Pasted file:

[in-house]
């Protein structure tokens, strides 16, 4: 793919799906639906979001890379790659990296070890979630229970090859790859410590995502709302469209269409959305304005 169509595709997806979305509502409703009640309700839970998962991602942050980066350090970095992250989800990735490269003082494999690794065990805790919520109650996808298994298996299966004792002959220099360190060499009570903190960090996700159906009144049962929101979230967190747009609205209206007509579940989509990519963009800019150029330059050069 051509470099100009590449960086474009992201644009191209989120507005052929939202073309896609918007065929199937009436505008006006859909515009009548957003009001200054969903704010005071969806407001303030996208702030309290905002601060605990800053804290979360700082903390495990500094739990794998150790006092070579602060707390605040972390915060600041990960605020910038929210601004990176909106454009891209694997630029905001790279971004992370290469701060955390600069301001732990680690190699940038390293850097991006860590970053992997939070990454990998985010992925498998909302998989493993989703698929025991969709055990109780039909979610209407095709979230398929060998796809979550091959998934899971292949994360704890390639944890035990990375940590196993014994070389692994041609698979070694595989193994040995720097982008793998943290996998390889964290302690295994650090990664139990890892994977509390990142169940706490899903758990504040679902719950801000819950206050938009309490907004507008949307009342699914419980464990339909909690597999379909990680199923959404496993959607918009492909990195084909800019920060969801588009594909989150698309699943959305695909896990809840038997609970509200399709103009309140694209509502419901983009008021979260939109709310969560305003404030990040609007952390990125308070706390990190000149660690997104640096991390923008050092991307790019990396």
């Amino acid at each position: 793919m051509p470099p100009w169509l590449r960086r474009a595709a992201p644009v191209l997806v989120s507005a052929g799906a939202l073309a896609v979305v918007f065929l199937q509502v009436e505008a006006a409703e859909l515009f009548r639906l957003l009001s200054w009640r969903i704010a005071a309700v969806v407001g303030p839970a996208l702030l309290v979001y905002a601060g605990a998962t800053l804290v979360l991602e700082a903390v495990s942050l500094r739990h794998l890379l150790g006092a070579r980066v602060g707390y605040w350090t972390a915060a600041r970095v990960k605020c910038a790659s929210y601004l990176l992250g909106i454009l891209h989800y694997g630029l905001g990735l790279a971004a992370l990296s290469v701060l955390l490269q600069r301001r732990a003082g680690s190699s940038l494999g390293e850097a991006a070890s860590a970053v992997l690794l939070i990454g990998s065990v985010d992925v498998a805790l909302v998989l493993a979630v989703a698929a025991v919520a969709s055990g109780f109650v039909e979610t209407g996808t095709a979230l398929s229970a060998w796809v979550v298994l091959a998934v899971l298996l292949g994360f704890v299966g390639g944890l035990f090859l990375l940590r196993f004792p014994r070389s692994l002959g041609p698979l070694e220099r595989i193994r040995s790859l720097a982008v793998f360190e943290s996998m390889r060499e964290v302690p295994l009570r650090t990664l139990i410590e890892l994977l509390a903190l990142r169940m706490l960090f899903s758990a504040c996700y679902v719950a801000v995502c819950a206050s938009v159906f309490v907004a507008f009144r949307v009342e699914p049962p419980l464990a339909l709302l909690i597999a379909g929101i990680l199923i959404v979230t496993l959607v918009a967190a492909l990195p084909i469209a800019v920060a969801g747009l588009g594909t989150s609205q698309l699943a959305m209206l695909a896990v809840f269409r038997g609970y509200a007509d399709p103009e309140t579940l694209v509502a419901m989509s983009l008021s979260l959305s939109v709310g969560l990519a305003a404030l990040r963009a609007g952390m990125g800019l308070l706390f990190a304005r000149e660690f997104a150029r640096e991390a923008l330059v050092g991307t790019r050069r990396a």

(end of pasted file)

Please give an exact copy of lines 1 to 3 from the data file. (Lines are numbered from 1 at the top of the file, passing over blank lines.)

[in-house]
């Protein structure tokens, strides 16, 4: 793919799906639906979001890379790659990296070890979630229970090859790859410590995502709302469209269409959305304005 169509595709997806979305509502409703009640309700839970998962991602942050980066350090970095992250989800990735490269003082494999690794065990805790919520109650996808298994298996299966004792002959220099360190060499009570903190960090996700159906009144049962929101979230967190747009609205209206007509579940989509990519963009800019150029330059050069 051509470099100009590449960086474009992201644009191209989120507005052929939202073309896609918007065929199937009436505008006006859909515009009548957003009001200054969903704010005071969806407001303030996208702030309290905002601060605990800053804290979360700082903390495990500094739990794998150790006092070579602060707390605040972390915060600041990960605020910038929210601004990176909106454009891209694997630029905001790279971004992370290469701060955390600069301001732990680690190699940038390293850097991006860590970053992997939070990454990998985010992925498998909302998989493993989703698929025991969709055990109780039909979610209407095709979230398929060998796809979550091959998934899971292949994360704890390639944890035990990375940590196993014994070389692994041609698979070694595989193994040995720097982008793998943290996998390889964290302690295994650090990664139990890892994977509390990142169940706490899903758990504040679902719950801000819950206050938009309490907004507008949307009342699914419980464990339909909690597999379909990680199923959404496993959607918009492909990195084909800019920060969801588009594909989150698309699943959305695909896990809840038997609970509200399709103009309140694209509502419901983009008021979260939109709310969560305003404030990040609007952390990125308070706390990190000149660690997104640096991390923008050092991307790019990396």
């Amino acid at each position: 793919m051509p470099p100009w169509l590449r960086r474009a595709a992201p644009v191209l997806v989120s507005a052929g799906a939202l073309a896609v979305v918007f065929l199937q509502v009436e505008a006006a409703e859909l515009f009548r639906l957003l009001s200054w009640r969903i704010a005071a309700v969806v407001g303030p839970a996208l702030l309290v979001y905002a601060g605990a998962t800053l804290v979360l991602e700082a903390v495990s942050l500094r739990h794998l890379l150790g006092a070579r980066v602060g707390y605040w350090t972390a915060a600041r970095v990960k605020c910038a790659s929210y601004l990176l992250g909106i454009l891209h989800y694997g630029l905001g990735l790279a971004a992370l990296s290469v701060l955390l490269q600069r301001r732990a003082g680690s190699s940038l494999g390293e850097a991006a070890s860590a970053v992997l690794l939070i990454g990998s065990v985010d992925v498998a805790l909302v998989l493993a979630v989703a698929a025991v919520a969709s055990g109780f109650v039909e979610t209407g996808t095709a979230l398929s229970a060998w796809v979550v298994l091959a998934v899971l298996l292949g994360f704890v299966g390639g944890l035990f090859l990375l940590r196993f004792p014994r070389s692994l002959g041609p698979l070694e220099r595989i193994r040995s790859l720097a982008v793998f360190e943290s996998m390889r060499e964290v302690p295994l009570r650090t990664l139990i410590e890892l994977l509390a903190l990142r169940m706490l960090f899903s758990a504040c996700y679902v719950a801000v995502c819950a206050s938009v159906f309490v907004a507008f009144r949307v009342e699914p049962p419980l464990a339909l709302l909690i597999a379909g929101i990680l199923i959404v979230t496993l959607v918009a967190a492909l990195p084909i469209a800019v920060a969801g747009l588009g594909t989150s609205q698309l699943a959305m209206l695909a896990v809840f269409r038997g609970y509200a007509d399709p103009e309140t579940l694209v509502a419901m989509s983009l008021s979260l959305s939109v709310g969560l990519a305003a404030l990040r963009a609007g952390m990125g800019l308070l706390f990190a304005r000149e660690f997104a150029r640096e991390a923008l330059v050092g991307t790019r050069r990396a």